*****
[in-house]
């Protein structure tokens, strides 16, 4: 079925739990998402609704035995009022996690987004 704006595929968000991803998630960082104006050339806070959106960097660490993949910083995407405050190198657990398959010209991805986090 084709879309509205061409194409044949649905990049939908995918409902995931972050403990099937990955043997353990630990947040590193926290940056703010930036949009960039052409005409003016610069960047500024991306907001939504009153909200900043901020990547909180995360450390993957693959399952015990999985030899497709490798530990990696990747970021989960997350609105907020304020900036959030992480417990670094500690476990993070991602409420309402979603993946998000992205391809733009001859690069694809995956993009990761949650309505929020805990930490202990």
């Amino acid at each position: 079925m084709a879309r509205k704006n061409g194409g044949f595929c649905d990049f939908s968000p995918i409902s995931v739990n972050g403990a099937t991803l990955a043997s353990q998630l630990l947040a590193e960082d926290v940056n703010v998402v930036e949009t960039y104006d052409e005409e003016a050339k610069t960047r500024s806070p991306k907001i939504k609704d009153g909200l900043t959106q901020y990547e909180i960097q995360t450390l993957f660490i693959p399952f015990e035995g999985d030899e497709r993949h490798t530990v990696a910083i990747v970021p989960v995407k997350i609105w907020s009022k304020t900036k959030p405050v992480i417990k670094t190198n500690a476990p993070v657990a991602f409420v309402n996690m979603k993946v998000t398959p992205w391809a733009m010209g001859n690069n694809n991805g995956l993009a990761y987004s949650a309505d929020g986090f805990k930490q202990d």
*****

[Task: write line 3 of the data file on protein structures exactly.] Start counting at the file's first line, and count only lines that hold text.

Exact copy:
């Amino acid at each position: 079925m084709a879309r509205k704006n061409g194409g044949f595929c649905d990049f939908s968000p995918i409902s995931v739990n972050g403990a099937t991803l990955a043997s353990q998630l630990l947040a590193e960082d926290v940056n703010v998402v930036e949009t960039y104006d052409e005409e003016a050339k610069t960047r500024s806070p991306k907001i939504k609704d009153g909200l900043t959106q901020y990547e909180i960097q995360t450390l993957f660490i693959p399952f015990e035995g999985d030899e497709r993949h490798t530990v990696a910083i990747v970021p989960v995407k997350i609105w907020s009022k304020t900036k959030p405050v992480i417990k670094t190198n500690a476990p993070v657990a991602f409420v309402n996690m979603k993946v998000t398959p992205w391809a733009m010209g001859n690069n694809n991805g995956l993009a990761y987004s949650a309505d929020g986090f805990k930490q202990d």